From across various time zones in Washington D.C., Ottawa, London, Brussels and Canberra, the McCain Institute National Security & Counterterrorism fellows convened on April 1 for a special Zoom session with Admiral William H. McRaven on leadership under crisis conditions and personal resilience during times of adversity. McRaven, the former Navy SEAL commander who oversaw the operations that resulted in the death of Osama bin Laden and the capture of Saddam Hussein, drew on his 37 years of his experience in the U.S. military to offer a range of lessons on leadership.
Citing Prussian military theorist Carl von Clausewitz’s adage that “everything is very simple in war, but the simplest thing is difficult,” McRaven stressed that “everything about leadership is tough.” Great leaders, he told the fellows, understand the importance of fostering teamwork, setting high standards and holding people accountable, communicating “up and down the line,” taking ownership of problems, being “brutally honest” while still inspiring hope, and remaining the calmest person in the room at all times. “Don’t bemoan anything,” he advised. “Always be upbeat, have a sense of humor, and whatever problems you have, leave them outside the door.”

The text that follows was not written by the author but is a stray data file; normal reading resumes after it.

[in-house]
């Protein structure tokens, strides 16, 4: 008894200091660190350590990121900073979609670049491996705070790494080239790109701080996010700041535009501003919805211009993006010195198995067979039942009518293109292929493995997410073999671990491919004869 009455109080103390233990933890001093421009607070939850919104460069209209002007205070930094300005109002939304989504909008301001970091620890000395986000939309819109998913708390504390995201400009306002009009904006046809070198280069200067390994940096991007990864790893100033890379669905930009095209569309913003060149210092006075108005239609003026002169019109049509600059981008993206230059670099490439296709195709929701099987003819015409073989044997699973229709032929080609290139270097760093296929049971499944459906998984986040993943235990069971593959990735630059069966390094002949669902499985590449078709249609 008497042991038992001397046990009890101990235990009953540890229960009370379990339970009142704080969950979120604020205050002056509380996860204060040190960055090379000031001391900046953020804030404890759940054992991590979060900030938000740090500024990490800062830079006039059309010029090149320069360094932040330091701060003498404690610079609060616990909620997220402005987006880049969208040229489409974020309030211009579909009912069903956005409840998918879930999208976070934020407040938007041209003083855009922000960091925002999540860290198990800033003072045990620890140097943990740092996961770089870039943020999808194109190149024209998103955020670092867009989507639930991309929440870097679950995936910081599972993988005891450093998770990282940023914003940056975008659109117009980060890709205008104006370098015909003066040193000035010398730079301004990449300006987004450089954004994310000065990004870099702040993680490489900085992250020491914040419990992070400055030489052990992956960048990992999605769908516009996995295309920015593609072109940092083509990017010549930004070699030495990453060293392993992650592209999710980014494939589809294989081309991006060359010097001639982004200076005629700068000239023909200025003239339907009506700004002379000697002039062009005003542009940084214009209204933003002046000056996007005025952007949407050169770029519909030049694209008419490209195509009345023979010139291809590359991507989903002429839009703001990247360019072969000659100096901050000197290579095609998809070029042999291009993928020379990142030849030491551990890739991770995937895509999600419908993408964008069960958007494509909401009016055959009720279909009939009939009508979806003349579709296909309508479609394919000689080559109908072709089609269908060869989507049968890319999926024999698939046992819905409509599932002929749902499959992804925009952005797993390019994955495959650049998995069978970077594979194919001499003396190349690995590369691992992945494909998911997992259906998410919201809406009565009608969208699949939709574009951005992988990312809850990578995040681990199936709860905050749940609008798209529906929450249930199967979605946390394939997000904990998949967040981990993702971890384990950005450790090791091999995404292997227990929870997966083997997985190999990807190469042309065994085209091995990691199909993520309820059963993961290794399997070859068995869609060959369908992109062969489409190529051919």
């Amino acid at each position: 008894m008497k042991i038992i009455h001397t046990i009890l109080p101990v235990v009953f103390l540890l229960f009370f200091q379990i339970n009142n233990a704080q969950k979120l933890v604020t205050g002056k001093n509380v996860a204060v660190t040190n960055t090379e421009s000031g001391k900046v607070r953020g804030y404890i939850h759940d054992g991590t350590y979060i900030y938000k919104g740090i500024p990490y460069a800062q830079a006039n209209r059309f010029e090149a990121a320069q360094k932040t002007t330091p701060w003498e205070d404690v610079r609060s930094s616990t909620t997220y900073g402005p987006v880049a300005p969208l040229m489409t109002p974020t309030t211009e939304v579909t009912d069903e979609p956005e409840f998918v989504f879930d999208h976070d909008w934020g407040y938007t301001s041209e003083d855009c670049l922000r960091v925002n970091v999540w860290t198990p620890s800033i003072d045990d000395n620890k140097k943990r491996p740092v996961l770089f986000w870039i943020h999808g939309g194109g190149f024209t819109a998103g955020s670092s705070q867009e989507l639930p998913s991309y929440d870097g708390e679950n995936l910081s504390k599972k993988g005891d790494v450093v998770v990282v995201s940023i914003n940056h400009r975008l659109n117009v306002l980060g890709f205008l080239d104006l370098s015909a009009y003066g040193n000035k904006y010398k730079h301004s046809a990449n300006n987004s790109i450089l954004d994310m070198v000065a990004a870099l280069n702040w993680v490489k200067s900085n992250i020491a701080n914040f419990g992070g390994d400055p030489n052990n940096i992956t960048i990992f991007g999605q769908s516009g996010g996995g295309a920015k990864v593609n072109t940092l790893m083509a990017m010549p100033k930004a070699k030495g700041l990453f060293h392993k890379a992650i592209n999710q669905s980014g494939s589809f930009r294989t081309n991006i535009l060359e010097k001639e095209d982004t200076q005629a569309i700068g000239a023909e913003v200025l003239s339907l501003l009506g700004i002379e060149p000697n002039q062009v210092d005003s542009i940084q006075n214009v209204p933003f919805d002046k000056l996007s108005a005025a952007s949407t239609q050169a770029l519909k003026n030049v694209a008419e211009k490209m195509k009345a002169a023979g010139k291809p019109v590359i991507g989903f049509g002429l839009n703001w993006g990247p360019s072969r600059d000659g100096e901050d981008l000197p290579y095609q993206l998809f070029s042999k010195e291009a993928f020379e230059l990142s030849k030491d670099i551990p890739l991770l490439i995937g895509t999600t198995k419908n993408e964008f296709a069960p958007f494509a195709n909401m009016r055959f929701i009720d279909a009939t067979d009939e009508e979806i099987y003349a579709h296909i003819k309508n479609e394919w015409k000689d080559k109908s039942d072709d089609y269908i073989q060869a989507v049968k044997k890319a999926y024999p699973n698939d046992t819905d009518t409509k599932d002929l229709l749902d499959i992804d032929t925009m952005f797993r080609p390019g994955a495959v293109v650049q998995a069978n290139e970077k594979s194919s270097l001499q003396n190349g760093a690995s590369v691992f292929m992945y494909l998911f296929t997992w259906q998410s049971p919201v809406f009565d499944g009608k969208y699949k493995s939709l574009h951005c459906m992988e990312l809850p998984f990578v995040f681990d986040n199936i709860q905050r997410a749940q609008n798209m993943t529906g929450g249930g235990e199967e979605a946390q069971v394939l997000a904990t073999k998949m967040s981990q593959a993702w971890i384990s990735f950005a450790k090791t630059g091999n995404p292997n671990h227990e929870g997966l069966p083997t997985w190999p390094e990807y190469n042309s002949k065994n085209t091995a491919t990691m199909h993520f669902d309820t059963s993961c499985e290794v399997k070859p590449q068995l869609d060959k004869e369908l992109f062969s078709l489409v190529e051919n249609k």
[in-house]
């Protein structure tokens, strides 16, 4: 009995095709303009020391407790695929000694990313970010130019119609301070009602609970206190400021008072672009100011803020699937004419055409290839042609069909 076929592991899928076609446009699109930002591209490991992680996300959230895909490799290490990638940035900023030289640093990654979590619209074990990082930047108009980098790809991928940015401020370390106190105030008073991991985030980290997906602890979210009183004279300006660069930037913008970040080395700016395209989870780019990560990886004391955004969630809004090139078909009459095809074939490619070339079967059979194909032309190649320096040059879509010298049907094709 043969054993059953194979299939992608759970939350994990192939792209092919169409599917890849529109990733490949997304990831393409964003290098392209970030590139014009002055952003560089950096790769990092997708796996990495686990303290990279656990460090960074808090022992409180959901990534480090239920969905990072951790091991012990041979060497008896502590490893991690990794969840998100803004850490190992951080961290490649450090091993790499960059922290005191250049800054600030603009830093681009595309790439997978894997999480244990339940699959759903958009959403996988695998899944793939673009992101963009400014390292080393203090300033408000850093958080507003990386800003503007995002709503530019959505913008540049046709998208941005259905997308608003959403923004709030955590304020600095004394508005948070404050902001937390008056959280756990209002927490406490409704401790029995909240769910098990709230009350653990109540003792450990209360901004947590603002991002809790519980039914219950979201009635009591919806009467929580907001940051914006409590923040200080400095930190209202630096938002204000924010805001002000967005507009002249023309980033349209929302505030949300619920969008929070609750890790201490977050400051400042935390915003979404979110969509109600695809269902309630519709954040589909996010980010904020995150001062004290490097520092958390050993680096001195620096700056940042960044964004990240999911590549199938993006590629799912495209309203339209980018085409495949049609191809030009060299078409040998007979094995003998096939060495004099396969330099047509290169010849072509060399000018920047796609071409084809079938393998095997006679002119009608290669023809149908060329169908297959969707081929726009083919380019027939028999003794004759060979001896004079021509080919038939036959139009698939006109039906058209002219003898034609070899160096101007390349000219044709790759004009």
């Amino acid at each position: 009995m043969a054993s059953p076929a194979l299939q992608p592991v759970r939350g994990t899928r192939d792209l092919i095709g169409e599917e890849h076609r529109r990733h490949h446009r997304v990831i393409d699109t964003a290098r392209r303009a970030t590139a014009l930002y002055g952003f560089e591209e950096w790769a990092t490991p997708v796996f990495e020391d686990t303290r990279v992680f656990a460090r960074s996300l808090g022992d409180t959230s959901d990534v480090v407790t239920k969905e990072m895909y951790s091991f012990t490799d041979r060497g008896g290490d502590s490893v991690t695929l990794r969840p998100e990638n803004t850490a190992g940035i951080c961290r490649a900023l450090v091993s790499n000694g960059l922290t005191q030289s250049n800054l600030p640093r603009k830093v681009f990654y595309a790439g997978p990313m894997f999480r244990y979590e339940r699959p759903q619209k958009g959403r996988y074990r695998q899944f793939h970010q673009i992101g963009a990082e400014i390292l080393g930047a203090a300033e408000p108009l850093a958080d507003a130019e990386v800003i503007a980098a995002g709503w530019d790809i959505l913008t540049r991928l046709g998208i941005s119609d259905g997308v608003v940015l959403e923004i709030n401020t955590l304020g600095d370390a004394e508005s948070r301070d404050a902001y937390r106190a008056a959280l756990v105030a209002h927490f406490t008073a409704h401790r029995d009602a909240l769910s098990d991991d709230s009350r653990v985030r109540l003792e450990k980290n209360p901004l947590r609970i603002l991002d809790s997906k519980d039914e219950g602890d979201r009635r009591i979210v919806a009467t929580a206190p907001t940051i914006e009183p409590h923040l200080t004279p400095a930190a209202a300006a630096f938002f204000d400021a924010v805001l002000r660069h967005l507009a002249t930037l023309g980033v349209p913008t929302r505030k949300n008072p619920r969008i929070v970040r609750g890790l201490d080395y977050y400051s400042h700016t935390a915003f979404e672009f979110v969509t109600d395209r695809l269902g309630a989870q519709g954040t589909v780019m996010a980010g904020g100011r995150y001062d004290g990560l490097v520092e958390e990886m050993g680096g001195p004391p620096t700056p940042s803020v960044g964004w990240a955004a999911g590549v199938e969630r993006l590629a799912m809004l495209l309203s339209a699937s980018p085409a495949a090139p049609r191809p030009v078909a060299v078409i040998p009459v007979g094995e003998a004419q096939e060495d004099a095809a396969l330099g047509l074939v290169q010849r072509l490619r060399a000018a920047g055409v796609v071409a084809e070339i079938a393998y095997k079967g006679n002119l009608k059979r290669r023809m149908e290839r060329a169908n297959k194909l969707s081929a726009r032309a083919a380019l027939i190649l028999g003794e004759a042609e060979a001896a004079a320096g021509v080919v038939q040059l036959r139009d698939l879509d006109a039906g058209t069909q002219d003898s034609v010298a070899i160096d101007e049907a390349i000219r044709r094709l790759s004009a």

In the wake of the COVID-19 crisis, fellows described the discussion as especially timely and meaningful. “Hearing from Admiral McRaven was an incredible opportunity in its own right, but resonated even more strongly now as we all reflect on the importance of leadership during crisis,” said Anna Wallis Dietrich, an analyst at the National Counterterrorism Center and a member of the inaugural fellowship class. “His perspectives on maintaining transparency, owning failure, and building strong teams were particularly poignant in this moment. The session was easily the highlight of my quarantine.”